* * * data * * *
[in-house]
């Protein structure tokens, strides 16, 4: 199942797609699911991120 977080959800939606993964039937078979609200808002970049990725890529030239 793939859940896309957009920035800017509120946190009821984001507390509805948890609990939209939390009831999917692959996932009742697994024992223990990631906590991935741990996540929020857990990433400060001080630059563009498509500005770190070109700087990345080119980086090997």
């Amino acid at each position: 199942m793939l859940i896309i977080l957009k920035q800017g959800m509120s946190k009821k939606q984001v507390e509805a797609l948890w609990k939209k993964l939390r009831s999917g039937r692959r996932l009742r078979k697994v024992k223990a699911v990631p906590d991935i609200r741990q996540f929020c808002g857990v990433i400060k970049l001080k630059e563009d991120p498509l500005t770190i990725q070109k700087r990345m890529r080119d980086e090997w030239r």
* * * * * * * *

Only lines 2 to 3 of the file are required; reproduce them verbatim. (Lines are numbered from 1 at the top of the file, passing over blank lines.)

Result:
């Protein structure tokens, strides 16, 4: 199942797609699911991120 977080959800939606993964039937078979609200808002970049990725890529030239 793939859940896309957009920035800017509120946190009821984001507390509805948890609990939209939390009831999917692959996932009742697994024992223990990631906590991935741990996540929020857990990433400060001080630059563009498509500005770190070109700087990345080119980086090997």
């Amino acid at each position: 199942m793939l859940i896309i977080l957009k920035q800017g959800m509120s946190k009821k939606q984001v507390e509805a797609l948890w609990k939209k993964l939390r009831s999917g039937r692959r996932l009742r078979k697994v024992k223990a699911v990631p906590d991935i609200r741990q996540f929020c808002g857990v990433i400060k970049l001080k630059e563009d991120p498509l500005t770190i990725q070109k700087r990345m890529r080119d980086e090997w030239r």